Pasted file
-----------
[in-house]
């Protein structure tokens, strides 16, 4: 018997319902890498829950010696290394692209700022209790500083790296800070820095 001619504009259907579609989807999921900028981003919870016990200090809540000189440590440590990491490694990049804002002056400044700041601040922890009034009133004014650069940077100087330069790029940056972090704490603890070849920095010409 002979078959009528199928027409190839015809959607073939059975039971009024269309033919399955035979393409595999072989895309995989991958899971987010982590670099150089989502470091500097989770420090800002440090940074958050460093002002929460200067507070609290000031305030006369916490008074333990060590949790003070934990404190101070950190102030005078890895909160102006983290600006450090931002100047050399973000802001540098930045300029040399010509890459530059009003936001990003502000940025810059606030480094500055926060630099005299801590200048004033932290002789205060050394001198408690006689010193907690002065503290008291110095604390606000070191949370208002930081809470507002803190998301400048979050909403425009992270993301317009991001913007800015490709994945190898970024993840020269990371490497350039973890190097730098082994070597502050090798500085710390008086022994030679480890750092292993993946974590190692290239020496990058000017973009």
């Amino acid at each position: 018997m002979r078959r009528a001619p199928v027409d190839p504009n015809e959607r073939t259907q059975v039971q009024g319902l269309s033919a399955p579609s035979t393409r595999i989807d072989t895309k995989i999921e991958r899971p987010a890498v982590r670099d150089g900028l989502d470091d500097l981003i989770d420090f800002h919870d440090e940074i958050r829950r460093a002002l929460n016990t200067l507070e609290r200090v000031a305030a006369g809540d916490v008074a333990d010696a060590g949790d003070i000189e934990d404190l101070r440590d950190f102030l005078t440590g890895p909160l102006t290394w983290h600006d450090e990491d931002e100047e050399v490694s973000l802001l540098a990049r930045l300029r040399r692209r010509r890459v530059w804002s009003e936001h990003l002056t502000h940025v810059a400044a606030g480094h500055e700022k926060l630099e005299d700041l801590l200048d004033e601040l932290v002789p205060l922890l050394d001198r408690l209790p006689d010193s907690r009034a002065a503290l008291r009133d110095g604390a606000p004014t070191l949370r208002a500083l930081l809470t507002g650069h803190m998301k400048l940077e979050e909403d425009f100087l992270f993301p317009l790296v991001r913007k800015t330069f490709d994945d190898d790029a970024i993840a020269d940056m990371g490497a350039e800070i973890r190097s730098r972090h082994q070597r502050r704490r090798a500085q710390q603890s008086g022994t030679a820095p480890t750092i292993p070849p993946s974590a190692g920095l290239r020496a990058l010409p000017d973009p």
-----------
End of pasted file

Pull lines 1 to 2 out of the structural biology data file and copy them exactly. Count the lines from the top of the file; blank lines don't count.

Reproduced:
[in-house]
């Protein structure tokens, strides 16, 4: 018997319902890498829950010696290394692209700022209790500083790296800070820095 001619504009259907579609989807999921900028981003919870016990200090809540000189440590440590990491490694990049804002002056400044700041601040922890009034009133004014650069940077100087330069790029940056972090704490603890070849920095010409 002979078959009528199928027409190839015809959607073939059975039971009024269309033919399955035979393409595999072989895309995989991958899971987010982590670099150089989502470091500097989770420090800002440090940074958050460093002002929460200067507070609290000031305030006369916490008074333990060590949790003070934990404190101070950190102030005078890895909160102006983290600006450090931002100047050399973000802001540098930045300029040399010509890459530059009003936001990003502000940025810059606030480094500055926060630099005299801590200048004033932290002789205060050394001198408690006689010193907690002065503290008291110095604390606000070191949370208002930081809470507002803190998301400048979050909403425009992270993301317009991001913007800015490709994945190898970024993840020269990371490497350039973890190097730098082994070597502050090798500085710390008086022994030679480890750092292993993946974590190692290239020496990058000017973009």